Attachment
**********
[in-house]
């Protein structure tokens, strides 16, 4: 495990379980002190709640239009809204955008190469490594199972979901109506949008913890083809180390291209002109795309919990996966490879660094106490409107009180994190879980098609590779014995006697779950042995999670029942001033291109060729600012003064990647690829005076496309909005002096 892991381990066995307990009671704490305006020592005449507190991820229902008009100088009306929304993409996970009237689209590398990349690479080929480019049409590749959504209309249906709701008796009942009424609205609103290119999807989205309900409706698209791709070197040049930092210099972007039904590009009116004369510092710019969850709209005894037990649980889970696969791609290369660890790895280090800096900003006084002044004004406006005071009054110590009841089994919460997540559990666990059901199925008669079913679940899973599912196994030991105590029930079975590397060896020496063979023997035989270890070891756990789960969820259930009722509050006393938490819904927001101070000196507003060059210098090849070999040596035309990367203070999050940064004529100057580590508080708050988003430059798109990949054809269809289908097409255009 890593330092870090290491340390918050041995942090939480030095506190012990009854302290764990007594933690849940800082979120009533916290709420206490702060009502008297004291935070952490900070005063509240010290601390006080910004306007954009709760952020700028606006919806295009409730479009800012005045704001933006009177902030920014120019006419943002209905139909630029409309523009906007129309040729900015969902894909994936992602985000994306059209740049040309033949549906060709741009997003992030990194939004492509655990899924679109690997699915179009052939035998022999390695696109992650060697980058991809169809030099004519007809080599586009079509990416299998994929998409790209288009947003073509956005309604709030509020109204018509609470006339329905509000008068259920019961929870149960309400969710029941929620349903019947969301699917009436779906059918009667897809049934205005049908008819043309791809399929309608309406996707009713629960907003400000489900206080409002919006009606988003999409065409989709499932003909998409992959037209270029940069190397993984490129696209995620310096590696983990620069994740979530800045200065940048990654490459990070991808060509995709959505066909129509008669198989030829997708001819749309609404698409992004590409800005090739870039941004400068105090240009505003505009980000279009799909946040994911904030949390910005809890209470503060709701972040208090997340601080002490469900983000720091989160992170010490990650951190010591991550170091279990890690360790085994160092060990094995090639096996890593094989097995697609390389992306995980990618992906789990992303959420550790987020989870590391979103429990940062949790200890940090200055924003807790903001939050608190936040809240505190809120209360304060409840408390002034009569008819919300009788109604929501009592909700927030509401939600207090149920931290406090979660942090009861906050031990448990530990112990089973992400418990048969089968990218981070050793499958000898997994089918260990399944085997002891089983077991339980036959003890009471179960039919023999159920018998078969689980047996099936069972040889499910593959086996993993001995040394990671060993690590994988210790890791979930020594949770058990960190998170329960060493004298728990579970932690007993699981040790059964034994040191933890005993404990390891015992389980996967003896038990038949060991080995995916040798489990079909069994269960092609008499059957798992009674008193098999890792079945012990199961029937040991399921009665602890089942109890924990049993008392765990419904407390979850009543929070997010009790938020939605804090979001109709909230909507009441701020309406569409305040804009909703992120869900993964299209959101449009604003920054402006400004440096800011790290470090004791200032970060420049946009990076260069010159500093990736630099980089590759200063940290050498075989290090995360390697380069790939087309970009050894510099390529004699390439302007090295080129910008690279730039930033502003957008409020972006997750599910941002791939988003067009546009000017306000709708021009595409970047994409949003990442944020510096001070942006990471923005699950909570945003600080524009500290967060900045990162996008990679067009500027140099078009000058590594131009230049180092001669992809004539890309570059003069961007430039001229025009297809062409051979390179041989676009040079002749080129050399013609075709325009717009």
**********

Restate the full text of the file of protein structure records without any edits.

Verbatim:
[in-house]
């Protein structure tokens, strides 16, 4: 495990379980002190709640239009809204955008190469490594199972979901109506949008913890083809180390291209002109795309919990996966490879660094106490409107009180994190879980098609590779014995006697779950042995999670029942001033291109060729600012003064990647690829005076496309909005002096 892991381990066995307990009671704490305006020592005449507190991820229902008009100088009306929304993409996970009237689209590398990349690479080929480019049409590749959504209309249906709701008796009942009424609205609103290119999807989205309900409706698209791709070197040049930092210099972007039904590009009116004369510092710019969850709209005894037990649980889970696969791609290369660890790895280090800096900003006084002044004004406006005071009054110590009841089994919460997540559990666990059901199925008669079913679940899973599912196994030991105590029930079975590397060896020496063979023997035989270890070891756990789960969820259930009722509050006393938490819904927001101070000196507003060059210098090849070999040596035309990367203070999050940064004529100057580590508080708050988003430059798109990949054809269809289908097409255009 890593330092870090290491340390918050041995942090939480030095506190012990009854302290764990007594933690849940800082979120009533916290709420206490702060009502008297004291935070952490900070005063509240010290601390006080910004306007954009709760952020700028606006919806295009409730479009800012005045704001933006009177902030920014120019006419943002209905139909630029409309523009906007129309040729900015969902894909994936992602985000994306059209740049040309033949549906060709741009997003992030990194939004492509655990899924679109690997699915179009052939035998022999390695696109992650060697980058991809169809030099004519007809080599586009079509990416299998994929998409790209288009947003073509956005309604709030509020109204018509609470006339329905509000008068259920019961929870149960309400969710029941929620349903019947969301699917009436779906059918009667897809049934205005049908008819043309791809399929309608309406996707009713629960907003400000489900206080409002919006009606988003999409065409989709499932003909998409992959037209270029940069190397993984490129696209995620310096590696983990620069994740979530800045200065940048990654490459990070991808060509995709959505066909129509008669198989030829997708001819749309609404698409992004590409800005090739870039941004400068105090240009505003505009980000279009799909946040994911904030949390910005809890209470503060709701972040208090997340601080002490469900983000720091989160992170010490990650951190010591991550170091279990890690360790085994160092060990094995090639096996890593094989097995697609390389992306995980990618992906789990992303959420550790987020989870590391979103429990940062949790200890940090200055924003807790903001939050608190936040809240505190809120209360304060409840408390002034009569008819919300009788109604929501009592909700927030509401939600207090149920931290406090979660942090009861906050031990448990530990112990089973992400418990048969089968990218981070050793499958000898997994089918260990399944085997002891089983077991339980036959003890009471179960039919023999159920018998078969689980047996099936069972040889499910593959086996993993001995040394990671060993690590994988210790890791979930020594949770058990960190998170329960060493004298728990579970932690007993699981040790059964034994040191933890005993404990390891015992389980996967003896038990038949060991080995995916040798489990079909069994269960092609008499059957798992009674008193098999890792079945012990199961029937040991399921009665602890089942109890924990049993008392765990419904407390979850009543929070997010009790938020939605804090979001109709909230909507009441701020309406569409305040804009909703992120869900993964299209959101449009604003920054402006400004440096800011790290470090004791200032970060420049946009990076260069010159500093990736630099980089590759200063940290050498075989290090995360390697380069790939087309970009050894510099390529004699390439302007090295080129910008690279730039930033502003957008409020972006997750599910941002791939988003067009546009000017306000709708021009595409970047994409949003990442944020510096001070942006990471923005699950909570945003600080524009500290967060900045990162996008990679067009500027140099078009000058590594131009230049180092001669992809004539890309570059003069961007430039001229025009297809062409051979390179041989676009040079002749080129050399013609075709325009717009």